OK so I have seen the following before writing this post:

Meaning of downvotes in Meta vs Main sites?

Change the meaning of downvotes on meta, or make it more apparent to new users that they mean something different?

I logged in today thinking more about how to contribute to meta & not just SO. My problem in the past was the issue of misunderstanding down votes here and taking offense. In fact I think once upon a time I got kicked out of here due to my responses because my reaction was like this:

"Oh wow, on SO I may have gotten 1 downvote ever and now the 1st question I ever asked is downvoted by 15. What the heck, these people are mean here!!"

So I realize changing the voting system here as opposed to SO may not be desired or feasible, but what if upon asking a question and having meta note that I'm under a particular rep line (i.e. below 500?), I would be explicitly informed on how to digest and interpret downvoting?

I realize the FAQ states this, but as pointed out before it may have not been read or not realized to have differences from SO. Especially with low rep users. I know it's just like documentation in software, people still ask questions that are already documented and it drives us crazy. But it's also a fact of life that people typically will not read something buried in long read paragraph formats as opposed to a small. explicit, blip of important information. Since the downvoting meaning on meta is fundamentally different than SO, it might be worth having it stand out better to lower rep users.

The implementation of this information is semantics. Upon pressing 'Ask Question' or 'Post Your Question' maybe one of the following could occur for the use case described above (not for everyone just lower rep users):

  • Dismissable disclaimer explaining downvoting purpose on meta
  • Contrasting color section on page with information directly from FAQ about downvoting
  • Clickable link about 'What does downvoting mean on meta?' or something similar

The above are just brainstormed ideas. Again semantics on the implementation, but the purpose is to inform lower rep users on the process of downvoting. It might be a win-win situation, because higher rep users don't have to see the 'extra' information about downvoting, and the potential for lower rep users to be better informed about downvoting on the spot to lessen the occurrences of misunderstanding on meta.

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    And what makes you think people will actually read and not just dismiss the box? Mar 13, 2014 at 13:07
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    There are many more problems new users that don't check out the documentation have to learn on the fly; downvoting being different is just one of them. For those cases, a quick 'downvoting is different on Meta' comment suffices. Mar 13, 2014 at 13:08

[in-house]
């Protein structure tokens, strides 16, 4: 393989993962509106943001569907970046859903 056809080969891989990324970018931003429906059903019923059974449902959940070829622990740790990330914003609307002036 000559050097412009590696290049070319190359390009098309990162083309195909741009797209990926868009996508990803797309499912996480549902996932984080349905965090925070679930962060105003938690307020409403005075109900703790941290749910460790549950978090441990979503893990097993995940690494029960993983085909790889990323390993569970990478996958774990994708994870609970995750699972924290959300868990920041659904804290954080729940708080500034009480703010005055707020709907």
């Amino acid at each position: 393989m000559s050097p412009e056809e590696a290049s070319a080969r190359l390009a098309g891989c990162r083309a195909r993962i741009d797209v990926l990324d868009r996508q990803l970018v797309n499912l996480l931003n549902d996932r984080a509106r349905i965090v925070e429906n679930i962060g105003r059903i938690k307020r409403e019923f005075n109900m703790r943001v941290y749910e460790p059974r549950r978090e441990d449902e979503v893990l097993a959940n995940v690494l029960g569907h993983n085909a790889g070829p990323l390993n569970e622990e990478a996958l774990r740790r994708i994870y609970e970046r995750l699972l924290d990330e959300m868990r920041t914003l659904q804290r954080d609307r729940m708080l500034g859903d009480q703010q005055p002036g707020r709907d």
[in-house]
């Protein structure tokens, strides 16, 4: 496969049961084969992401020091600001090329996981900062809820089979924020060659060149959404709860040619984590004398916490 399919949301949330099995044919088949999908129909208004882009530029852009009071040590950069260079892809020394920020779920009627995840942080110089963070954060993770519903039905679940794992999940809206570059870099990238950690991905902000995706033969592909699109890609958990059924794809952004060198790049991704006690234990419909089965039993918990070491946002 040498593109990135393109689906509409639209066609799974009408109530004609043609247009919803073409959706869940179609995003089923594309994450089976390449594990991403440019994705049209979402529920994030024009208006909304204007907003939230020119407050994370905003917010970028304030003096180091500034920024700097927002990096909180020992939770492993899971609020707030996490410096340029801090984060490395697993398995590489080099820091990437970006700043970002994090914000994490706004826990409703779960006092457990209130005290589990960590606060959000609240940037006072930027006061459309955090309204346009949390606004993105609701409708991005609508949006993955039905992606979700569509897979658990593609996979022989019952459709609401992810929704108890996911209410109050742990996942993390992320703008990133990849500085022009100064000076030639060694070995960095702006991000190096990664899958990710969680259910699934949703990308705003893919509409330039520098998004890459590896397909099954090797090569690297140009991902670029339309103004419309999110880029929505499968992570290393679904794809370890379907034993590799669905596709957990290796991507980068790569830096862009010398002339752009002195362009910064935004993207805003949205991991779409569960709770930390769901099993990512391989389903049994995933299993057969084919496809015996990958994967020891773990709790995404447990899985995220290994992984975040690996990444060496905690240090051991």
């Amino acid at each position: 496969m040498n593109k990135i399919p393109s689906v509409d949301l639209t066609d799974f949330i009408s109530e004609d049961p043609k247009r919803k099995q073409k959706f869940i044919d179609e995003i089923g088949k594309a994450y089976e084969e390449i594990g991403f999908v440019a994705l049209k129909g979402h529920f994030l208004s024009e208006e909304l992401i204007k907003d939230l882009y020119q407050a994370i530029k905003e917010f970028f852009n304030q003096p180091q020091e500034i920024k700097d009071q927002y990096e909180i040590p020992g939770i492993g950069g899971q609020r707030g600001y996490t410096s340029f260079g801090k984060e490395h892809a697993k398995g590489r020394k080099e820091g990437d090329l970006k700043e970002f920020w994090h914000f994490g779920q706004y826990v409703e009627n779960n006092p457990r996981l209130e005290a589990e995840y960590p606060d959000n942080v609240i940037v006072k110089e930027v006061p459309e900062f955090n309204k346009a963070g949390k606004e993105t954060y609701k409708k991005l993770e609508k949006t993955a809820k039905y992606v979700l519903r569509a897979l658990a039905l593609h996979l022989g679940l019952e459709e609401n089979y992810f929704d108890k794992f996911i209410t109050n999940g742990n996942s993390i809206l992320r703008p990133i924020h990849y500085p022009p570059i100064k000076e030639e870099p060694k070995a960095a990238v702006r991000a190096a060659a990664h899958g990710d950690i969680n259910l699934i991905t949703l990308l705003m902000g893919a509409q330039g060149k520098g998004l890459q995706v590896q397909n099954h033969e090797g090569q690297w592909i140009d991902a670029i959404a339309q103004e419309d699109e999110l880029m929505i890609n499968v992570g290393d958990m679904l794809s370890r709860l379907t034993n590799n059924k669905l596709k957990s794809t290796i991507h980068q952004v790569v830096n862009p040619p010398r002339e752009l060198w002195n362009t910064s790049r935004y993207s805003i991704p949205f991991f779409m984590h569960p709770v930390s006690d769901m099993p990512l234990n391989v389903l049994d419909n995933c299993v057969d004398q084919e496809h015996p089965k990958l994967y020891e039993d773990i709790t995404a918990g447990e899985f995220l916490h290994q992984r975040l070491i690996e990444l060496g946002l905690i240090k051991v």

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    @MartijnPieters - If I could have bet beforehand 1 million dollars I would get that response to this post, I would be a millionaire right now :D New here but not to documentation arguments :P It has to do with the difference between something on a detached link in long paragraph form vs 'in your face'. For example, if you were about to take a trip down the road and given a list of the speed limits along the route, would you remember them all? It's nice to have that sign be very explicit along the road to directly inform you. Some people still ignore and they get penalized, but it helps...
    – atconway
    Mar 13, 2014 at 13:36

1 Answer 1


As a problem that I personally have seen (probably literally) hundreds of times I fully support that something needs to be done. Documentation is all well and good for things people know they don't understand but it is useless for things people wrongly believe they understand. On all other stack exchange sites we have carefully shown people what downvotes mean there, there is no reason for them to believe they are different here.

To give an analogy, if my program can stretch an image but it isn't entirely clear how to do that because it’s an advanced feature then its fine that that’s "in the docs" because people will go looking for it. On the other hand if I've written a text editor, but for some reason in my editor the delete key adds a new line and the enter button deletes all your work then its not ok for that to just be "in the docs" because people won't go looking for that because they already know what the enter key does. At the very least not until it smacks them in the face, perhaps never. If people have to read the docs for everyday operations then you've already failed, this affects almost every new user; there is no telling how many never come back as a result, I almost didn't.

I would support an "auto comment" on receiving a negative score since for some reason people read comments much more frequently than banners (and it mirrors what happens manually now)


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